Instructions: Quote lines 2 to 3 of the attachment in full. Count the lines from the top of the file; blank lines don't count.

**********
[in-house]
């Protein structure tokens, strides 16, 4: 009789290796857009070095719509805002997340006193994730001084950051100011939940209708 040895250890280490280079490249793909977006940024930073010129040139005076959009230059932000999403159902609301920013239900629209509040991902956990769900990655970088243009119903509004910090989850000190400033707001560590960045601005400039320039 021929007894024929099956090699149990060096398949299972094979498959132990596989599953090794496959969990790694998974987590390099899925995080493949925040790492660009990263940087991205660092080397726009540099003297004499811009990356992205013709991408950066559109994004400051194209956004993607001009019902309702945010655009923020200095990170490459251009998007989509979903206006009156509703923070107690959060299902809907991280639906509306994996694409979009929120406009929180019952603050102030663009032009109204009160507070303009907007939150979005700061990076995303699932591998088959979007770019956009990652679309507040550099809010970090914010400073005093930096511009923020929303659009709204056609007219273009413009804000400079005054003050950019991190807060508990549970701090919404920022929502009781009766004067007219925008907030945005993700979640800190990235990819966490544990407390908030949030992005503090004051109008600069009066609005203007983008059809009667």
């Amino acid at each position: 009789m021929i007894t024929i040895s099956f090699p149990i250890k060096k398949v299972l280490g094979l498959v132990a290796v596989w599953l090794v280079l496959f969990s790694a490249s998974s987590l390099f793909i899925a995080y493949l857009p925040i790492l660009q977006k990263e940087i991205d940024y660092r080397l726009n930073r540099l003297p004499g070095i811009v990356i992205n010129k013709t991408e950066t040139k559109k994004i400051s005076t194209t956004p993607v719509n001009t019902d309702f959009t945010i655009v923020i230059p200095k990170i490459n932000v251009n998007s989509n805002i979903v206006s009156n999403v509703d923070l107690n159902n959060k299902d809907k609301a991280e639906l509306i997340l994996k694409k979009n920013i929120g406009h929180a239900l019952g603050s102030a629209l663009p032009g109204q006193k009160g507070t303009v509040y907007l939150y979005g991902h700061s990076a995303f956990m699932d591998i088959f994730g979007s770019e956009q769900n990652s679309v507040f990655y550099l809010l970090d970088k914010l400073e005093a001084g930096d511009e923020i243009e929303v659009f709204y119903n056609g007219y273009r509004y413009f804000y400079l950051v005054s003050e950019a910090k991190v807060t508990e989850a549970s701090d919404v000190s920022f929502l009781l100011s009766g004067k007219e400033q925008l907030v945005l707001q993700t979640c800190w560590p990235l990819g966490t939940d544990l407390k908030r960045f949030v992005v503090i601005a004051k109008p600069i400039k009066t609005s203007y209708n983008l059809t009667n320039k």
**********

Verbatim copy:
């Protein structure tokens, strides 16, 4: 009789290796857009070095719509805002997340006193994730001084950051100011939940209708 040895250890280490280079490249793909977006940024930073010129040139005076959009230059932000999403159902609301920013239900629209509040991902956990769900990655970088243009119903509004910090989850000190400033707001560590960045601005400039320039 021929007894024929099956090699149990060096398949299972094979498959132990596989599953090794496959969990790694998974987590390099899925995080493949925040790492660009990263940087991205660092080397726009540099003297004499811009990356992205013709991408950066559109994004400051194209956004993607001009019902309702945010655009923020200095990170490459251009998007989509979903206006009156509703923070107690959060299902809907991280639906509306994996694409979009929120406009929180019952603050102030663009032009109204009160507070303009907007939150979005700061990076995303699932591998088959979007770019956009990652679309507040550099809010970090914010400073005093930096511009923020929303659009709204056609007219273009413009804000400079005054003050950019991190807060508990549970701090919404920022929502009781009766004067007219925008907030945005993700979640800190990235990819966490544990407390908030949030992005503090004051109008600069009066609005203007983008059809009667």
């Amino acid at each position: 009789m021929i007894t024929i040895s099956f090699p149990i250890k060096k398949v299972l280490g094979l498959v132990a290796v596989w599953l090794v280079l496959f969990s790694a490249s998974s987590l390099f793909i899925a995080y493949l857009p925040i790492l660009q977006k990263e940087i991205d940024y660092r080397l726009n930073r540099l003297p004499g070095i811009v990356i992205n010129k013709t991408e950066t040139k559109k994004i400051s005076t194209t956004p993607v719509n001009t019902d309702f959009t945010i655009v923020i230059p200095k990170i490459n932000v251009n998007s989509n805002i979903v206006s009156n999403v509703d923070l107690n159902n959060k299902d809907k609301a991280e639906l509306i997340l994996k694409k979009n920013i929120g406009h929180a239900l019952g603050s102030a629209l663009p032009g109204q006193k009160g507070t303009v509040y907007l939150y979005g991902h700061s990076a995303f956990m699932d591998i088959f994730g979007s770019e956009q769900n990652s679309v507040f990655y550099l809010l970090d970088k914010l400073e005093a001084g930096d511009e923020i243009e929303v659009f709204y119903n056609g007219y273009r509004y413009f804000y400079l950051v005054s003050e950019a910090k991190v807060t508990e989850a549970s701090d919404v000190s920022f929502l009781l100011s009766g004067k007219e400033q925008l907030v945005l707001q993700t979640c800190w560590p990235l990819g966490t939940d544990l407390k908030r960045f949030v992005v503090i601005a004051k109008p600069i400039k009066t609005s203007y209708n983008l059809t009667n320039k």